Why in the World Would You Build a Small Business!?

Small business owners

Small business owners

The ideacapitalist interviews… the ideacapitalist, family guy, entrepreneur and small business owner.

How did you become a small business owner, and why?

The simplest answer would be, no one would hire me.  My first job out of school was working for my dad.  Nine months later, my dad fired me.  I knew it was coming.  My dad ran the business out of the house.  That morning my mom had made me my favorite breakfast, blueberry pancakes. 

Thereafter, I have had successful stints with large and mid-size companies, but there’s only so much a person will do for money.  I had reached my limit.

What do you love the most about running a small business?

Gainfully employing good people.  Growing the business.  Being more innovative and responsive than our larger competitors and winning.

What does owning a business allow you to do that most folks do not get to enjoy?

This question has the potential to be long on clichés, but the right answer is that I never have to think twice about getting out of bed in the morning.

What is your biggest challenge right now and how are you dealing with it?

Ok, now it’s time for a clichés.  My favorite expression is from Alan Kay, “The best way to predict the future is to invent it.” In the software development (technology) business we are reminded of this expression daily.  We have to constantly reinvent ourselves.

What has been your proudest moment as a small business owner?

I’m going to equate pride with reward and say my most rewarding moment was when an employee, I held in high regard, walked into my office, and stuck out his hand.  We shook hands and I asked him, “What is this all about?”  He said, “You promised me within five years, I would be making “x-amount” of dollars per year and I am.  Thanks.” 

My proudest moment was March 7, 2013 when we celebrated 25 years in business.

What have you not yet achieved that you would like to?

I’m not a “bucket list” kind of guy.  Certainly I have revenue goals and long-term objectives for the business.  Call it 20/20, annual twenty (20) percent growth in both revenue and profit.  The real challenge is balancing the physical challenges with the mental challenges.  Next year, I’m looking forward to both cross-country skiing and cycling around Crater Lake.

What is the best part of your day?

Getting out on my bike for an hour or two in the middle of a work day, and not getting run over.

What do you read?

I’m reading an amazing, gut-wrenching, inspirational story of personal struggle and entrepreneurship titled Born to Rise: A Story of Children and Teachers Reaching Their Highest Potential by Deborah Kenney

What has been your biggest mistake and how did you learn from it?

I’ve made many. I’m going to make many more.  My biggest mistake would be not to learn from them. 

Who isn’t afraid of failing?!

The Wallenda factor is just a normal fear of falling!  Who isn’t afraid of falling?!

“Just in case you haven’t heard, the Wallenda factor refers to the fear of falling or failing. Shortly after Karl Wallenda fell to his death in 1978 (traversing a 75-foot high wire in downtown San Juan, Puerto Rico), his wife, also an aerialist, discussed that fateful San Juan walk, “perhaps his most dangerous.”  She recalled: “All Karl thought about for three straight months prior to it was falling. It was the first time he’d ever thought about that, and it seemed to me that he put all his energies into not falling rather than walking the tightrope.”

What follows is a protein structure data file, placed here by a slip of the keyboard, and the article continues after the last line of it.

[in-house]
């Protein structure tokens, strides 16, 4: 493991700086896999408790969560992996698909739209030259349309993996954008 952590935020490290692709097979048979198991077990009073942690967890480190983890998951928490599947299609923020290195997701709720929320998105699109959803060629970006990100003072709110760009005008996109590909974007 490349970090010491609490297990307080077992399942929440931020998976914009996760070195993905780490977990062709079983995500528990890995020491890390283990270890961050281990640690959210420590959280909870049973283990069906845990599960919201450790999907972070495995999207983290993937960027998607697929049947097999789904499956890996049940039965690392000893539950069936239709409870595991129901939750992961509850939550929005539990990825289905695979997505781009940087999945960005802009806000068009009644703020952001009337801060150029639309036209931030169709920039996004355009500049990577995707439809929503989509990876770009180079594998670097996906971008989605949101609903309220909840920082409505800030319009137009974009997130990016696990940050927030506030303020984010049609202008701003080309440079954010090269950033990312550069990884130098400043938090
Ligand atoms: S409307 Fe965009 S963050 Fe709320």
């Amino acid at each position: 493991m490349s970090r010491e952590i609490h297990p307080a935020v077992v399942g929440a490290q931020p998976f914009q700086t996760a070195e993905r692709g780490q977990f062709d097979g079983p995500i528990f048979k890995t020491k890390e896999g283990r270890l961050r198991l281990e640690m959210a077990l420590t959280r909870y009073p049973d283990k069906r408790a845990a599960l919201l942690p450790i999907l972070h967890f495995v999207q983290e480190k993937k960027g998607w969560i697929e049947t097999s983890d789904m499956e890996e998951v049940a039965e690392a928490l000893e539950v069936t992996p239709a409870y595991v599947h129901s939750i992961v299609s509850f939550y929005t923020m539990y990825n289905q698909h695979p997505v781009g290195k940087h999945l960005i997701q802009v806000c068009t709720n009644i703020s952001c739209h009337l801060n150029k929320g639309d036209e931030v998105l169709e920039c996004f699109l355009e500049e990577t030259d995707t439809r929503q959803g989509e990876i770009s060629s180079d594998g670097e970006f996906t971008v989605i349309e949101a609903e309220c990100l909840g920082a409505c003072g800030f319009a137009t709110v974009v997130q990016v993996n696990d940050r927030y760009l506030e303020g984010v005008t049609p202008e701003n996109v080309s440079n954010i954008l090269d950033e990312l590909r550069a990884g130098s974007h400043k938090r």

Life is like traversing a tight rope.
If you think you need a safety net,
It won’t be long before you fall. 
Live your life without a safety net,
Or be prepared to live your life
Closer to the ground. 
 
Matt Ridley, The Rational Optimist says, “Pessimism is complacency.”   I think generally speaking I would have to say at times I exercised pessimism in certain situations.  I can relate it to looking in the mirror each morning and thinking, “I’m not getting any younger or thinner,  for that matter.”  I’m over that now!

To see the video – just click on the picture

Last year I spoke of challenges.  This year, I believe anything’s possible!  Last year I spoke of good fortunes, we were fortunate enough to have earned another year in business.  I said I was proud of the intellectual property (IP) and talent we had.  This year I am confident our talent pool here is second to none.    Everyone has bought into The Rational Optimist theme, “Everybody is working for everybody else.” Last year I said opportunities present challenges.

We have faced those challenges.  We have conquered many and we are prepared conquer the future.   While politicians in Washington scrum over the economy and jobs,  free market goes out and creates 100 mpg cars, even driverless cars. We need to tell our politicians…anything’s possible.This year we will focus again on making our products easier to use, easier to install and cloud ready.   Inside Integra, we will continue to concentrate on developing and acquiring better tools to do our jobs in a more productive environment.  Last year’s message was, “Attitude is everything.”   

This year we will continue  to encourage a positive attitude in the workplace, with our customers, partners and suppliers.  Everybody is working for everybody else (click on the picture to the left for the video) because again…. anything’s possible.  Finally, last year I predicted growth would be next our greatest challenge and we grew significantly.  We remain well positioned to take advantage of those significant gains in 2012 and beyond.

To see an awesome video – just click on the picture

I’ll leave you with a great video (click on the photo below) and when you feel that wave of pessimism coming on, remember, anything’s possible.

“We are what we repeatedly do.  Excellence, then is not an act but a habit.” — Aristotle

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